The No. 7 Texas Longhorns escaped another nailbiter and appeared to be regressing to its 2022 form. The Kansas State Wildcats were expected to be the most difficult opponent post Red River Rivalry, but the trip to Fort Worth proved the TCU Horned Frogs were out for blood as well. We can anticipate that the remaining games against the Iowa State Cyclones and the Texas Tech Red Raiders will be no different. This weekend Texas travels to Ames for a rugged defensive matchup.
The Longhorns took a huge hit with running back Jonathan Brooks being out for the remainder of the season with a torn ACL. Just as quarterback Quinn Ewers returned from his sprained shoulder along with some recovering offensive linemen, it was tragic to watch another Texas player leave the field. CJ Baxter will step up as the lead back, and he was projected to do so from the start of the season. An interesting investigation I sought after this week was first-down conversions. Theoretically, we envision dominant offenses to accumulate the most, but frequent scoring could mean teams just travel down the field faster and don’t need as many. Regardless, I was curious to assess the splits in conversions dependent on the current down. Below is a chart showcasing the total amount of passing first downs for each team in the Big 12, along with the remaining top 15 AP teams for comparison. The percentages inside each bar indicate their conversion rate on that particular down. The teams are sorted by their total number of first downs descending and then secondly by their overall conversion percentage.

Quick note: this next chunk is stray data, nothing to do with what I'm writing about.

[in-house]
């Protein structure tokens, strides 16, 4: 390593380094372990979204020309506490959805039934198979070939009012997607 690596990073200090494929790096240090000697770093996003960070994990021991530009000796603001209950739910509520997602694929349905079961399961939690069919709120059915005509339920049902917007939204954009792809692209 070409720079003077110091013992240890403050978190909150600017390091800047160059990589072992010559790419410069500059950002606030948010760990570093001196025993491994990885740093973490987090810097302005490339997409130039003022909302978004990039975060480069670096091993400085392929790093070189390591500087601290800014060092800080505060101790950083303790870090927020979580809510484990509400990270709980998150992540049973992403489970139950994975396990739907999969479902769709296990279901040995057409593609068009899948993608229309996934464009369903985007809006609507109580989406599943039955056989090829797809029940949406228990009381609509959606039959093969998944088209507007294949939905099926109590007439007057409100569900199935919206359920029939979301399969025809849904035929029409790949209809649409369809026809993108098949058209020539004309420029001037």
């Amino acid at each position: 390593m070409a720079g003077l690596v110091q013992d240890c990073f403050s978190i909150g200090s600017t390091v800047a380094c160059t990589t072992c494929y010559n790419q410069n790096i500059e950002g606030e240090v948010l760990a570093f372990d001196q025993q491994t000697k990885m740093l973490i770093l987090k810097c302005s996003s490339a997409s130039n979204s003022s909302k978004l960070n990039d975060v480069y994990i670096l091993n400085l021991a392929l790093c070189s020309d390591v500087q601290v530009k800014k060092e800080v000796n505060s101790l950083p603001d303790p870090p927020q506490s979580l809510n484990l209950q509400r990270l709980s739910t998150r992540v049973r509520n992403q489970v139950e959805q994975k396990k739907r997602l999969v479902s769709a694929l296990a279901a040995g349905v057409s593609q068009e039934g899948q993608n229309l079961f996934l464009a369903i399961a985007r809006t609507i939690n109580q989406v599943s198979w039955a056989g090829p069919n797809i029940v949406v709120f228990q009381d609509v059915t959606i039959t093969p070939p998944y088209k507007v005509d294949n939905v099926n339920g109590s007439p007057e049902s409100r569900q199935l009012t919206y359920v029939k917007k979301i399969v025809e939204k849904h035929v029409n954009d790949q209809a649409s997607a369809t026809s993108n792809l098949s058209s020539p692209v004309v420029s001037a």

Unsurprisingly, Washington leads in total first downs and apart from their rough game against Arizona, they continue to push the envelope behind Michael Penix Jr. and a talented receiving corps. They convert 52 percent of their first downs into new first downs which is just staggering when compared to any other ranked team. However, as noted before, total first downs is not the end all be all. Alabama has risen again behind Jalen Milroe after their loss to Texas, and they have done so while tallying first downs at a rate closer to teams at the bottom of the Big 12 standings. But the standout number here is their third-down conversion rate of 55 percent, which ranks third in this chart behind Washington and Michigan. High-caliber offenses don’t just perform when it’s easy, Bama also continues to show they can perform under pressure.